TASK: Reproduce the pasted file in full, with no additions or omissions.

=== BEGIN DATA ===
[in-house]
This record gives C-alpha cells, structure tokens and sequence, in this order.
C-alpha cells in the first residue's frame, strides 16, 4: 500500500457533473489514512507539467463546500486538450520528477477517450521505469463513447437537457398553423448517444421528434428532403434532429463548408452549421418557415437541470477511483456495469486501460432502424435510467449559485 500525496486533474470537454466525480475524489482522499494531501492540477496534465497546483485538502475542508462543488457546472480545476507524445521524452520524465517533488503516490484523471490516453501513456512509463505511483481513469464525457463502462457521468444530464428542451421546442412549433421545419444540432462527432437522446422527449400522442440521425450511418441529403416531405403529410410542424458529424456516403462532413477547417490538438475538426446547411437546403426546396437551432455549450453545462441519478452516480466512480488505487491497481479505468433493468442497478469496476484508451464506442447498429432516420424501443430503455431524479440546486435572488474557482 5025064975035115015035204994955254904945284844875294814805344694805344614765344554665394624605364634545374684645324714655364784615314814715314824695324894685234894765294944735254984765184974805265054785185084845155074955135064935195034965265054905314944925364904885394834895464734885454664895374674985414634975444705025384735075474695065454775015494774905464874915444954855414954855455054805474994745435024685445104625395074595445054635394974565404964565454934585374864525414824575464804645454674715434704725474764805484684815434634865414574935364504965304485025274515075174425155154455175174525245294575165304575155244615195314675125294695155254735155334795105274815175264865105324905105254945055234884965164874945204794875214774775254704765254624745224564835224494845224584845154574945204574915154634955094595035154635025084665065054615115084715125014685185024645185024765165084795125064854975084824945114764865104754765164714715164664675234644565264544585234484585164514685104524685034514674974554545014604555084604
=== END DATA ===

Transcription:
[in-house]
This record gives C-alpha cells, structure tokens and sequence, in this order.
C-alpha cells in the first residue's frame, strides 16, 4: 500500500457533473489514512507539467463546500486538450520528477477517450521505469463513447437537457398553423448517444421528434428532403434532429463548408452549421418557415437541470477511483456495469486501460432502424435510467449559485 500525496486533474470537454466525480475524489482522499494531501492540477496534465497546483485538502475542508462543488457546472480545476507524445521524452520524465517533488503516490484523471490516453501513456512509463505511483481513469464525457463502462457521468444530464428542451421546442412549433421545419444540432462527432437522446422527449400522442440521425450511418441529403416531405403529410410542424458529424456516403462532413477547417490538438475538426446547411437546403426546396437551432455549450453545462441519478452516480466512480488505487491497481479505468433493468442497478469496476484508451464506442447498429432516420424501443430503455431524479440546486435572488474557482 5025064975035115015035204994955254904945284844875294814805344694805344614765344554665394624605364634545374684645324714655364784615314814715314824695324894685234894765294944735254984765184974805265054785185084845155074955135064935195034965265054905314944925364904885394834895464734885454664895374674985414634975444705025384735075474695065454775015494774905464874915444954855414954855455054805474994745435024685445104625395074595445054635394974565404964565454934585374864525414824575464804645454674715434704725474764805484684815434634865414574935364504965304485025274515075174425155154455175174525245294575165304575155244615195314675125294695155254735155334795105274815175264865105324905105254945055234884965164874945204794875214774775254704765254624745224564835224494845224584845154574945204574915154634955094595035154635025084665065054615115084715125014685185024645185024765165084795125064854975084824945114764865104754765164714715164664675234644565264544585234484585164514685104524685034514674974554545014604555084604